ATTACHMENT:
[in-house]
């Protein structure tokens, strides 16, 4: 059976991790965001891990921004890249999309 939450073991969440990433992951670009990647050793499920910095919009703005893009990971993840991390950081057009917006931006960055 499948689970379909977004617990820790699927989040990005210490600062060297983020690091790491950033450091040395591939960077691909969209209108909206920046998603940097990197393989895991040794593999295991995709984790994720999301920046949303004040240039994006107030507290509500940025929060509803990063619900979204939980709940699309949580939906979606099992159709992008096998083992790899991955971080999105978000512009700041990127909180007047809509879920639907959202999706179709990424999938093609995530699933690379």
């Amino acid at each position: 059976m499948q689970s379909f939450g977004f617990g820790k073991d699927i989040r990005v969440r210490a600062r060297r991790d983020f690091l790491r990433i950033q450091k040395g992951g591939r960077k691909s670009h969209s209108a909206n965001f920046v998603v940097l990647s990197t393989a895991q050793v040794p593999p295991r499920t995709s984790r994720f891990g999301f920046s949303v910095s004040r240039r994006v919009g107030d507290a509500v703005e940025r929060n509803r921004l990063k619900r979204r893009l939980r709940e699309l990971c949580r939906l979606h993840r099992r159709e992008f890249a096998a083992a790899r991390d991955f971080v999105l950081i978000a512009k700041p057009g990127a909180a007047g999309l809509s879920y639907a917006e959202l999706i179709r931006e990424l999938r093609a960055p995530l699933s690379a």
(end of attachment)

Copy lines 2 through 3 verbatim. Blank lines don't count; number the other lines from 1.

């Protein structure tokens, strides 16, 4: 059976991790965001891990921004890249999309 939450073991969440990433992951670009990647050793499920910095919009703005893009990971993840991390950081057009917006931006960055 499948689970379909977004617990820790699927989040990005210490600062060297983020690091790491950033450091040395591939960077691909969209209108909206920046998603940097990197393989895991040794593999295991995709984790994720999301920046949303004040240039994006107030507290509500940025929060509803990063619900979204939980709940699309949580939906979606099992159709992008096998083992790899991955971080999105978000512009700041990127909180007047809509879920639907959202999706179709990424999938093609995530699933690379």
């Amino acid at each position: 059976m499948q689970s379909f939450g977004f617990g820790k073991d699927i989040r990005v969440r210490a600062r060297r991790d983020f690091l790491r990433i950033q450091k040395g992951g591939r960077k691909s670009h969209s209108a909206n965001f920046v998603v940097l990647s990197t393989a895991q050793v040794p593999p295991r499920t995709s984790r994720f891990g999301f920046s949303v910095s004040r240039r994006v919009g107030d507290a509500v703005e940025r929060n509803r921004l990063k619900r979204r893009l939980r709940e699309l990971c949580r939906l979606h993840r099992r159709e992008f890249a096998a083992a790899r991390d991955f971080v999105l950081i978000a512009k700041p057009g990127a909180a007047g999309l809509s879920y639907a917006e959202l999706i179709r931006e990424l999938r093609a960055p995530l699933s690379a």